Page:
Handmade: Alex Chinneck, Concrete Rug

by Katie Treggiden in Bespoke stories

This week for her handmade column, Katie Treggiden speaks to British artist and designer Alex Chinneck, about his paradoxical concrete rug.

“My practice is relatively cross-disciplinary, simultaneously exploring art, design, architecture, engineering, theatre and construction. My interest in each of these fields is born from a constant thirst for innovation and a tireless hunger to impress and please. I’m forever tired of my ‘last’ and excited by my ‘next.’ I think this attitude stems from an obsession for progress and I see culture and creation as an exciting way to satisfy and accelerate that need. I’m not fame driven and I’m certainly not money driven, as my accountant will tell you. I like to think I’m audience driven and I draw significant adrenalin from the praise and in the pleasure of others.”

“What does the future hold for handmade? While mankind has hands, we will use them.”

“The Concrete Rug was born from the discovery that it was possible to cut concrete with computer precision. I had been cutting brick in a similar way with the British brick manufacturer, Ibstock Brick, in preparation for my sculpture From the knees of my nose to the belly of my toes. I wanted to defy the material nature and common perception of the concrete by giving it a baroque language and elevating it to a decorative status. I especially like the fact that the hundreds of jigsaw-like parts are cut from everyday council paving slabs.”

“The Concrete Rugs are the least hands-on things that I make. It is a digital process with a very physical outcome.
I begin by sketching patterns and motifs. My partner is British dressmaker and patch-worker Lu Flux and I treat her enormous library of fabrics as my principal reference. Then, for about a week, I work with the digital illustrator Mathew Gaffen to digitalise, join up and generally untangle my doodles.”

“I have been working with concrete for some time and have developed a good understanding of how the material behaves. The drawing evolves with this experience in mind – I’m conscious of which parts will work structurally and visually. Once we have a drawing, we print it at 1:1 and lay it out to get a feel of the parts and the pattern. The journey from screen to full size is considerable, so this part of the process is very informative. Once the design has become refined we isolate the parts into a cutting list of 250 – 500 pieces depending on the design. These parts are cut with a computer-controlled jet of water, a process that creates many rejects and breaks.”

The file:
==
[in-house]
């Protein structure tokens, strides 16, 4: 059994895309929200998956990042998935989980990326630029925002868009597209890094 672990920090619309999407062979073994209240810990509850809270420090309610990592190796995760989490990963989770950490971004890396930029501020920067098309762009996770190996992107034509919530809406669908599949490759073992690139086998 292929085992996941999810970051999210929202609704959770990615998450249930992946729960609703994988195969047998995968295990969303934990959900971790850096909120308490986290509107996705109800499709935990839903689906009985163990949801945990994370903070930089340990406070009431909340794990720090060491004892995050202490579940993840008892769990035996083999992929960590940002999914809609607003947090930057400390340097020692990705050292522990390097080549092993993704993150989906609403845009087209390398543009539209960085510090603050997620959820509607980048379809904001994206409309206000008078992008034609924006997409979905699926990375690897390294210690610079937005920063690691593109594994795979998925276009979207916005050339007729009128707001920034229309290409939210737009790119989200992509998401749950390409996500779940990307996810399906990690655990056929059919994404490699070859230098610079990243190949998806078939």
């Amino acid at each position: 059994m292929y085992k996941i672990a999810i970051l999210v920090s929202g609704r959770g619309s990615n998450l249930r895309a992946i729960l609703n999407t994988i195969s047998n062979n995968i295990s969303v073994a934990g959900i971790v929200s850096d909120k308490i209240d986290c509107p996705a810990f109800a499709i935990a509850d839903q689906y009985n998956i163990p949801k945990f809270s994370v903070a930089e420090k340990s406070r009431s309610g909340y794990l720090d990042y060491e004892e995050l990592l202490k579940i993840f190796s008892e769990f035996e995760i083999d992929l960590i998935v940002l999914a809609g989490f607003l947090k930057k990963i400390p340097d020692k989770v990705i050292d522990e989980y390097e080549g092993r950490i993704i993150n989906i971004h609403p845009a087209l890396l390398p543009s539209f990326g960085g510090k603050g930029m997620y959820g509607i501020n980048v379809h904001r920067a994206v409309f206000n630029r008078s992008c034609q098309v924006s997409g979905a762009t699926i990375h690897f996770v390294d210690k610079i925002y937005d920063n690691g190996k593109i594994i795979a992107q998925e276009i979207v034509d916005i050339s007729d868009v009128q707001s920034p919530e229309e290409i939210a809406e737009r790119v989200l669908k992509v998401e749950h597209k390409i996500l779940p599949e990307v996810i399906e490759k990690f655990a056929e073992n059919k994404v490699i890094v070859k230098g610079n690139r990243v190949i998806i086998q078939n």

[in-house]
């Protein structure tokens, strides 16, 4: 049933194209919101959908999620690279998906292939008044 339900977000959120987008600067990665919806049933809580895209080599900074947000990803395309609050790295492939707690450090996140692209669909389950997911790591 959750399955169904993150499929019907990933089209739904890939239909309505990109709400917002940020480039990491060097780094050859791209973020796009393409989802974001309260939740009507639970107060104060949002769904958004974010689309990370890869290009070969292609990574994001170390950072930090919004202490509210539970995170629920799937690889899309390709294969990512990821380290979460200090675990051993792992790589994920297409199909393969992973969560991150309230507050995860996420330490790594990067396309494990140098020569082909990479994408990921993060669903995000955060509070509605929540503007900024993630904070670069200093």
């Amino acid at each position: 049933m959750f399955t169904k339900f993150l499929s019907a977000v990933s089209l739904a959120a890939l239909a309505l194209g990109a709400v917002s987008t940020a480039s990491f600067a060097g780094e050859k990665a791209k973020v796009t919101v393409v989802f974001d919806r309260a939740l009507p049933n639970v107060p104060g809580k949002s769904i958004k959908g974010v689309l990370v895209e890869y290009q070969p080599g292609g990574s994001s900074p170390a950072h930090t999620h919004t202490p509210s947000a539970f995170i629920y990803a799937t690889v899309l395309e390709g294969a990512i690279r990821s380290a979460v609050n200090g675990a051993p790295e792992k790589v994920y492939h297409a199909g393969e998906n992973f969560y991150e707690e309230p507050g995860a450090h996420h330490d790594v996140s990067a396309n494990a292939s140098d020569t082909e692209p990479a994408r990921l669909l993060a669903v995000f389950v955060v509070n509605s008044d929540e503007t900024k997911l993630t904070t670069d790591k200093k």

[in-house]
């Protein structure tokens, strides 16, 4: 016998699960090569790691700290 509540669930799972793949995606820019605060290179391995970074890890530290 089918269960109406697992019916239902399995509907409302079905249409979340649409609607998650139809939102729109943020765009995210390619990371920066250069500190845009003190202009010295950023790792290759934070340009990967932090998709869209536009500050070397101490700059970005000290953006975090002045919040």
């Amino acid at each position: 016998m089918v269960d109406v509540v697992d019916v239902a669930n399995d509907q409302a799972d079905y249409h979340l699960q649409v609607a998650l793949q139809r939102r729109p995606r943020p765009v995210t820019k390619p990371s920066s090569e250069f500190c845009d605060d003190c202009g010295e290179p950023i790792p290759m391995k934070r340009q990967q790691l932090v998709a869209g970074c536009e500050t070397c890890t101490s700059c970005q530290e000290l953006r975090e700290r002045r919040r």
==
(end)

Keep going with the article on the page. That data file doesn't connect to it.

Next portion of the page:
“Installation and assembly is case by case, the parts are sometimes contained within a steel or ash timber frame and other times set within the ground. In theory the Concrete Rugs could be mass-produced but there is neither the market nor the need for them. My other works, especially the architectural sculptures, are certainly one-offs because they are inspired by and conceived for specific locations.”

“My favourite part of the process is a finishing. I’m driven by the thought of completion and seeing. I love to step back and for a split second feel productive, and in that moment not feel anxious.

“I prefer that people don’t understand the process. Some of the processes we use, especially on the large and complicated projects, are really interesting, but I prefer to hide the breadcrumbs and make the evidence of the making disappear. Questions are more interesting without the answers.”

“I think when something is handmade it possesses an unquestionable charm – we find character in imperfection. Creative and experiential value becomes diluted as an item is repeatedly produced. I’m not a critic of mass production. I appreciate that good design must consider efficiency, cost, performance and profit, and high production numbers allow more consumers to access and afford a potentially life-enriching or even life-saving piece of design. At the same time, the more rare something is the more precious it becomes and this is the kind of object or experience that I seek to create.”

“What frightens me most is the mass production of ideas. It sometimes feels as though society has become a slave to trends – we are all encouraged to act, look and think the same way. This reality restricts exploration. If everyone in the world was different, it would be a brilliant incubator for imagination and innovation.

“What does the future hold for handmade? While mankind has hands, we will use them.”

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